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Ch11 Textbook Notes

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University of Toronto St. George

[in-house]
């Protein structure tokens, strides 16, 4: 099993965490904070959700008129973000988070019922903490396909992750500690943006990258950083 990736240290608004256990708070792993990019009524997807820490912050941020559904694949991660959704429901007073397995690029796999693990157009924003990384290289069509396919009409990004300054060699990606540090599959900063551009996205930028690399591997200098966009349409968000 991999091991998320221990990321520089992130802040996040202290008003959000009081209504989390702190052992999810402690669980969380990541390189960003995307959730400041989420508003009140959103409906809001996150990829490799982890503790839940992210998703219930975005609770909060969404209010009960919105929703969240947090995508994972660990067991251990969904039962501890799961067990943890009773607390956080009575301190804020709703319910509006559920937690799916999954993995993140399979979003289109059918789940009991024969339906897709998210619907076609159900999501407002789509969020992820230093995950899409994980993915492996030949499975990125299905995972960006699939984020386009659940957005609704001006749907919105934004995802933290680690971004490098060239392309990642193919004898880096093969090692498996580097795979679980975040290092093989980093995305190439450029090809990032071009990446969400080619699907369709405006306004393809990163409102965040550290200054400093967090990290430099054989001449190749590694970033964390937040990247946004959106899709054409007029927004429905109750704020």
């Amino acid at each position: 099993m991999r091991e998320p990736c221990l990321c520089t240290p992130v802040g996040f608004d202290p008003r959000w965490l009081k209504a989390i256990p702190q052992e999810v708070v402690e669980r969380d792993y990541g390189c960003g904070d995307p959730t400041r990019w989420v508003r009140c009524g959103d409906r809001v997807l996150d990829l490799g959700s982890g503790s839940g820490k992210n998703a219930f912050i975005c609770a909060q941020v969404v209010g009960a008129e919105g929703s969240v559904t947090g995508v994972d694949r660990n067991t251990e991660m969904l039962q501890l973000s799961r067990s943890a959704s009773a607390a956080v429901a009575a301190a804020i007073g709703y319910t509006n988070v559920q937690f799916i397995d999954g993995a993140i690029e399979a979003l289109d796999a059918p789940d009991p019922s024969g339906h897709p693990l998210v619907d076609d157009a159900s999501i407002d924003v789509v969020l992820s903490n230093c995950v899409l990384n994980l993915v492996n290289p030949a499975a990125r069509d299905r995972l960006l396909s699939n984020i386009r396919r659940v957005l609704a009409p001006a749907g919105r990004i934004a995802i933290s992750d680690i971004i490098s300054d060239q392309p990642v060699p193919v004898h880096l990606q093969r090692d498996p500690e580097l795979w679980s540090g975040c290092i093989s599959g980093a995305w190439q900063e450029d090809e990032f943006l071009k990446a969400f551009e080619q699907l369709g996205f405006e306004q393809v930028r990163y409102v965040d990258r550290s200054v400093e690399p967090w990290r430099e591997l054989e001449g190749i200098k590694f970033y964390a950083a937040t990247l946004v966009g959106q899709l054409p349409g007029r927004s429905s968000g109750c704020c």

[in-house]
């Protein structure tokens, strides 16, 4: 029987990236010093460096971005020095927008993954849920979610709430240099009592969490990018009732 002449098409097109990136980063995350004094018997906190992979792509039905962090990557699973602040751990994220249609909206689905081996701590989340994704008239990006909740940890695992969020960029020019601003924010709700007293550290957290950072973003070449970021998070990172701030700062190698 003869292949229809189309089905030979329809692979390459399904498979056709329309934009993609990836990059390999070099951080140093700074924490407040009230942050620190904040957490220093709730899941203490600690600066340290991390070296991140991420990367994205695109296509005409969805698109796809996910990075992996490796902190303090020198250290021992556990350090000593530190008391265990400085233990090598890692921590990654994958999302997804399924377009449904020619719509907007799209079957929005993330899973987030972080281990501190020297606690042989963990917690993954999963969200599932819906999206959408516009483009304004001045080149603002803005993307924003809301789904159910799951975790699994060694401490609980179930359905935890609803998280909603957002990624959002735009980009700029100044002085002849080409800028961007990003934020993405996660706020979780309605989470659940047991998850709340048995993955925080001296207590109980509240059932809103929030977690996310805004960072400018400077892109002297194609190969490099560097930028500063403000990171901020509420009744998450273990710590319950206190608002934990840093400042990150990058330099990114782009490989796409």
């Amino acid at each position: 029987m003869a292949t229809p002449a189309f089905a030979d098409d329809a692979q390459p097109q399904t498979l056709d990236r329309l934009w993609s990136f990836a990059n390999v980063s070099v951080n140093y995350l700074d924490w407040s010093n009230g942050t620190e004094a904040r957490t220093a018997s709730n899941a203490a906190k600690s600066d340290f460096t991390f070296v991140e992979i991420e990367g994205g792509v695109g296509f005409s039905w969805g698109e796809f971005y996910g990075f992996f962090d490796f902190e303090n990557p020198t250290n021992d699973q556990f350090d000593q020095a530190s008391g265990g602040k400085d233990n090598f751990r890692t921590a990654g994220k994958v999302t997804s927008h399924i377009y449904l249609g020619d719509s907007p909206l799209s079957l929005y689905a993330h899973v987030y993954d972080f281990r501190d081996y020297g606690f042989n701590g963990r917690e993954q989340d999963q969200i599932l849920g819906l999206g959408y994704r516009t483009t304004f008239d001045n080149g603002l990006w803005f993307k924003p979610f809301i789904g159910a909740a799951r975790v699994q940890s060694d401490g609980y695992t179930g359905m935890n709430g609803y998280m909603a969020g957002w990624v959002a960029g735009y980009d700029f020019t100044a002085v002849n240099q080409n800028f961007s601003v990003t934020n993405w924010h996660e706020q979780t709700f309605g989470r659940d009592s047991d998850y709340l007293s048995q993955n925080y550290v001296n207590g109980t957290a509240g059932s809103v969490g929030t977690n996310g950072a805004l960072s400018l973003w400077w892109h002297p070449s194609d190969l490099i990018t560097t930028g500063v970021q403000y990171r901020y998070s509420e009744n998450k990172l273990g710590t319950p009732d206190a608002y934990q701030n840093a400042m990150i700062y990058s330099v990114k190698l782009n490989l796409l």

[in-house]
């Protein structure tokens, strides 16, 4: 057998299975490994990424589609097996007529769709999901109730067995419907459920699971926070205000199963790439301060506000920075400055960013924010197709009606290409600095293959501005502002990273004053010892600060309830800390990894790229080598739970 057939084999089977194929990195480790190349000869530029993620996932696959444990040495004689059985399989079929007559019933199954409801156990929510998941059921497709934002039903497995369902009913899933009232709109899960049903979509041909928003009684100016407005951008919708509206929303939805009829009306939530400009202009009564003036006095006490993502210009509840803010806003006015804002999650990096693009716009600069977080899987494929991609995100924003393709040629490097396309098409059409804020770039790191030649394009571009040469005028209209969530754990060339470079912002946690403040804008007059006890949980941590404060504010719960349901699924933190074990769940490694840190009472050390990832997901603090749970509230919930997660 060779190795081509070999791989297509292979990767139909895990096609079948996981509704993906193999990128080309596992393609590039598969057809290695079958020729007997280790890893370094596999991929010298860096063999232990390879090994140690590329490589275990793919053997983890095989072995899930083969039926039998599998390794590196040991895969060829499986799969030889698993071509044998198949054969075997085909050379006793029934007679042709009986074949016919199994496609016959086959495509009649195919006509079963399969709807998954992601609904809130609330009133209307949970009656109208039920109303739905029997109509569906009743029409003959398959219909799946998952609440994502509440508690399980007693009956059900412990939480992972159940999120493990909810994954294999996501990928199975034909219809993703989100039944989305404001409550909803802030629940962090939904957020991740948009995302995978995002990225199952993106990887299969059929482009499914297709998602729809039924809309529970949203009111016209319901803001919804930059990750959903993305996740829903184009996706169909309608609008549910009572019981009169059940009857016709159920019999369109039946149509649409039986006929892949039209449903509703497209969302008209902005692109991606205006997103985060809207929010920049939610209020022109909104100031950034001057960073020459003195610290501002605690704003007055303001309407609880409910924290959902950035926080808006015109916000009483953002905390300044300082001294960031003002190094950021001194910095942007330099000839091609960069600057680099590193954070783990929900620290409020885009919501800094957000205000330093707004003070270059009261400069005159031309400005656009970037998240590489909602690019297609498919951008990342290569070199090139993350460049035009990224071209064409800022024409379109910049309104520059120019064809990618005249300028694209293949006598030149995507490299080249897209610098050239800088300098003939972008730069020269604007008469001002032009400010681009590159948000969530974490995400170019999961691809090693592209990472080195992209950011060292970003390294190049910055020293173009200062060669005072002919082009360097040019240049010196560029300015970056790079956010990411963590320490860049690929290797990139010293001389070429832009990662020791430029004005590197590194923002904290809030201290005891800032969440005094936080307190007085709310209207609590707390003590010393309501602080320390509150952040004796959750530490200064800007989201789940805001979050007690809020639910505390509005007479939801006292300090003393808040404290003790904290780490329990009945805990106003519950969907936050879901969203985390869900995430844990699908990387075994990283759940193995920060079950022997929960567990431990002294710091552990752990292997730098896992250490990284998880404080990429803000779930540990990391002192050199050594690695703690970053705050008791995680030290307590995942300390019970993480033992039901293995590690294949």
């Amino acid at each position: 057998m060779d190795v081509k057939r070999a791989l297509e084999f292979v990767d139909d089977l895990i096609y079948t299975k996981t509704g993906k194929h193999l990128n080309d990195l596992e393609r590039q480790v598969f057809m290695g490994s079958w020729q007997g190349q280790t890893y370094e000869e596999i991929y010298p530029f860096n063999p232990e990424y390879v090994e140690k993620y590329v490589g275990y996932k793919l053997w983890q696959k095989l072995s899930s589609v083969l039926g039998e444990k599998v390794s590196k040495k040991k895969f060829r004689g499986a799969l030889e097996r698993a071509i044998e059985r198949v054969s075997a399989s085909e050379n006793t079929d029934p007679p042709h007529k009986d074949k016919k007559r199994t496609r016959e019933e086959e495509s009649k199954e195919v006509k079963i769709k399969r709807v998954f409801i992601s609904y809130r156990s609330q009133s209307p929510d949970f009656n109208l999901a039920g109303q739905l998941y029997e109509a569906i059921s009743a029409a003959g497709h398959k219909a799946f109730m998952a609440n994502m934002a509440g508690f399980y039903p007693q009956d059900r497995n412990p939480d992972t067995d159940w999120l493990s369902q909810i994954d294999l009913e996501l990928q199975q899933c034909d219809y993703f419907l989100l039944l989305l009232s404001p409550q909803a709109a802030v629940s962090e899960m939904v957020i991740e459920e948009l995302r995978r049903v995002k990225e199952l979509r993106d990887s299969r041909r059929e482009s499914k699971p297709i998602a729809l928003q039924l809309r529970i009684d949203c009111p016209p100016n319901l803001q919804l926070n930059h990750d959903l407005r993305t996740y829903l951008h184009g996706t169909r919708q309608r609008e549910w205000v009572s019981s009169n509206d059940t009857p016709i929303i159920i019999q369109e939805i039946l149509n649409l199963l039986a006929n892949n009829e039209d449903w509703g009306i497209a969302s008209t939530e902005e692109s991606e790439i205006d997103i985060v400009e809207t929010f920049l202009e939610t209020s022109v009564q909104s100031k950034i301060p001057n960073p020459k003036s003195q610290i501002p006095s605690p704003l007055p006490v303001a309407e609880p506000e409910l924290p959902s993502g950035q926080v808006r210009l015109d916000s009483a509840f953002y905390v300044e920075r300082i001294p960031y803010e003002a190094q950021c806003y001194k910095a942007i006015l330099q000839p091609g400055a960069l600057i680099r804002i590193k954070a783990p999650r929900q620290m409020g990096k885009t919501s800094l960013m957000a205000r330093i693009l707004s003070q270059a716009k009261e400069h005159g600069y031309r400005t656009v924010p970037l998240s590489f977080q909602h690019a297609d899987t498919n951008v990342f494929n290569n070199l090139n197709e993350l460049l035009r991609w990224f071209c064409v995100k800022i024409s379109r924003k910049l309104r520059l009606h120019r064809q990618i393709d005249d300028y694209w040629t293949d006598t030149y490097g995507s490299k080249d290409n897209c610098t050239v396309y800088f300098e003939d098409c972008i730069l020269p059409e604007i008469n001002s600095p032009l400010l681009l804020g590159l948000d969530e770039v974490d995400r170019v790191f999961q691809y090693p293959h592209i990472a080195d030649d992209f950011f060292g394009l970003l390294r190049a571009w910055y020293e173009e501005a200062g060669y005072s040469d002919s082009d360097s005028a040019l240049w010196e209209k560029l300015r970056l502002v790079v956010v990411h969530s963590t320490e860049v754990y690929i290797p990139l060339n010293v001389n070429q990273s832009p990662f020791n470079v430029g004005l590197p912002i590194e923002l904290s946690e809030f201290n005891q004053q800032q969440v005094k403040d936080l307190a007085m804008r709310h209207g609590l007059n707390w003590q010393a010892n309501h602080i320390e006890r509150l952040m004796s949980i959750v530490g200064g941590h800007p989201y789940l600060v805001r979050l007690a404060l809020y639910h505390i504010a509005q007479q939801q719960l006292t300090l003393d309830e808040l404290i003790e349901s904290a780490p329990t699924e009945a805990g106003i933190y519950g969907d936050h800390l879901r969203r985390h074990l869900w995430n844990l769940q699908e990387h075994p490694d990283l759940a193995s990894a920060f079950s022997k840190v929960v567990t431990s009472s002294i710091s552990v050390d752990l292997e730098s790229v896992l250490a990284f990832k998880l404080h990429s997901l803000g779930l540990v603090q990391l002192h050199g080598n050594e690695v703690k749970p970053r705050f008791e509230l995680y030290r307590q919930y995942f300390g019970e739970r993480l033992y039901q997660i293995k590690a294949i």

CHAPTER 11 SCHIZOPHRENIA psychosis inability to differentiate between what is real and what is unrealone of the most common psychotic disorder is schizophreniaover 90 of people with schizophrenia seek treatment in a mentalhealth facility or general medical facility in any given yearin Canada annual direct health care and nonhealthcare 202 billion 2004with productivity loss factored in 685 billionmost develop in late teenage or early adult yearstends to be a lifelong disorderlifetime prevalence of 052 of schizophreniaspectrum disorder th one of the most stigmatized disorders lepers of the 20 centuryhigher incidence among immigrants than nativeborn populationsmay be more common in men varies among studiesonset in women tends to be later in life late 20s or early 30sshow fewer cognitive deficits particularly in verbal processingSymptoms Diagnosis and Prognosis of SchizophreniaSymptomspositive symptoms type I symptoms are characterized by the presence of unusual perceptions thoughts or behavioursnegative symptoms type II symptoms represent losses or deficits in certain domainsPositive Symptoms Delusionsideas that an individual believes are true but are highly unlikely and often impossibledifferences from selfdeceptions eg winning the lotteryselfdeceptions are not completely implausiblepeople harbouring delusions tend to be preoccupied with themlook for evidence in support of beliefs attempt to convince others take actions based on beliefspeople holding delusions are highly resistant to argument or facts contradicting their delusionscommon types of delusionspersecutory delusion belief that they are being watched or tormenteddelusion of reference belief that random events or comments are directed at themgrandiose delusions beliefs that one is a special person or being or possesses special powersdelusions of being controlledthought broadcasting belief that ones thoughts are being broadcast from ones mind for others to hearthought insertion belief that another personobject is inserting thoughtsthought withdrawal belief that personobject is removing thoughtsdelusions of guilt or sin belief that one has committed or is responsible for a terrible actsomatic delusions belief that ones appearance or part of ones body is diseasedalteredcontent of delusions differ across cultureseg whites fear their government is altering themdelusions of being slandered by others are relatively common in Japanreligious delusions are relatively common in Germany and Austriasome theorists argue that oddimpossible beliefs that are part of a cultures shared belief system cant be considered delusions when they are held by individuals in that cultureHallucinationsunreal perceptual experiencesauditory hallucination is the most common more common in womenvisual hallucination is the second most common often accompanied by auditory hallucinationstactile hallucinations involve the perception that something is happening to the outside of ones body eg bugs crawling up ones backsomatic hallucinations involve the perception that something is happening inside ones bodycontent may be culture specificDisorganized Thought and Speechformal thought disorder refers to the disorganized thinking of people with schizophrenialoosening of associations tendency to slip from one topic to a seemingly unrelated topicmay answer questions with comments barely related to questionsspeech may be totally incoherent to listener word saladneologisms making up words that mean something only to himherclangs making associations between words based on sounds of the wordsperseverate saying the same wordstatement over and over againmay be tied to fundamental deficits in cognition and attentionshow deficits in smooth pursuit eye movement eye trackingshow deficits in working memory capacity to hold and manipulate information in memorymake it difficult to suppress unwantedirrelevant information or pay attention to relevant informationmen tend to show more severe deficits in languagepossible because language is controlled more bilaterally in womenDisorganized or Catatonic Behaviourmay display unpredictable and seemingly untriggered agitationmay engage in socially unacceptable behaviourmay appear dishevelled and dirtycatatonia disorganized behaviours that reflect lack of responsiveness to outside worldcatatonic excitement person becomes wildly agitated for no apparent reason and is difficult to subdueNegative Symptomscan be difficult to diagnose
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